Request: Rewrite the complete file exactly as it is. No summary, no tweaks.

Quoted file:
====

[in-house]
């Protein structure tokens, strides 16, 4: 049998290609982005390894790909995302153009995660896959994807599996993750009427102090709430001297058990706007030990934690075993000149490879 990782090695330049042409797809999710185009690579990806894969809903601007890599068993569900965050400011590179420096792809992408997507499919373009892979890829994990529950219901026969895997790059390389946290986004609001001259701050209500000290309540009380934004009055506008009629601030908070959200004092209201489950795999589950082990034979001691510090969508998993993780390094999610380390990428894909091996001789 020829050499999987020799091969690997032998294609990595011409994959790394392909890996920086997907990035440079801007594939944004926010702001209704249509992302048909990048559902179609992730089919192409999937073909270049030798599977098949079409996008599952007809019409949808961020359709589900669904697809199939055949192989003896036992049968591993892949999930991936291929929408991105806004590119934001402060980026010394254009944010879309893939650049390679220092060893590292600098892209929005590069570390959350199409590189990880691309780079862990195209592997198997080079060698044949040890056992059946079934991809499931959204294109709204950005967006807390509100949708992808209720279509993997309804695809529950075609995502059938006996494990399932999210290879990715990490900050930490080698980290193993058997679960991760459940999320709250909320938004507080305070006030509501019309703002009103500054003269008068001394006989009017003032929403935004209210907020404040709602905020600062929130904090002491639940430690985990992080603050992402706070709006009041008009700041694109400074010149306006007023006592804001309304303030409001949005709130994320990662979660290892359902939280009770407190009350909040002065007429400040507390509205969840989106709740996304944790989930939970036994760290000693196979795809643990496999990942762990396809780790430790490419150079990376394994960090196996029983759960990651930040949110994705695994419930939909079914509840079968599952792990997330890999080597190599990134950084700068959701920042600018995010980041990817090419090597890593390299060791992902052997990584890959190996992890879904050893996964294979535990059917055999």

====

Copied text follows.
[in-house]
């Protein structure tokens, strides 16, 4: 049998290609982005390894790909995302153009995660896959994807599996993750009427102090709430001297058990706007030990934690075993000149490879 990782090695330049042409797809999710185009690579990806894969809903601007890599068993569900965050400011590179420096792809992408997507499919373009892979890829994990529950219901026969895997790059390389946290986004609001001259701050209500000290309540009380934004009055506008009629601030908070959200004092209201489950795999589950082990034979001691510090969508998993993780390094999610380390990428894909091996001789 020829050499999987020799091969690997032998294609990595011409994959790394392909890996920086997907990035440079801007594939944004926010702001209704249509992302048909990048559902179609992730089919192409999937073909270049030798599977098949079409996008599952007809019409949808961020359709589900669904697809199939055949192989003896036992049968591993892949999930991936291929929408991105806004590119934001402060980026010394254009944010879309893939650049390679220092060893590292600098892209929005590069570390959350199409590189990880691309780079862990195209592997198997080079060698044949040890056992059946079934991809499931959204294109709204950005967006807390509100949708992808209720279509993997309804695809529950075609995502059938006996494990399932999210290879990715990490900050930490080698980290193993058997679960991760459940999320709250909320938004507080305070006030509501019309703002009103500054003269008068001394006989009017003032929403935004209210907020404040709602905020600062929130904090002491639940430690985990992080603050992402706070709006009041008009700041694109400074010149306006007023006592804001309304303030409001949005709130994320990662979660290892359902939280009770407190009350909040002065007429400040507390509205969840989106709740996304944790989930939970036994760290000693196979795809643990496999990942762990396809780790430790490419150079990376394994960090196996029983759960990651930040949110994705695994419930939909079914509840079968599952792990997330890999080597190599990134950084700068959701920042600018995010980041990817090419090597890593390299060791992902052997990584890959190996992890879904050893996964294979535990059917055999």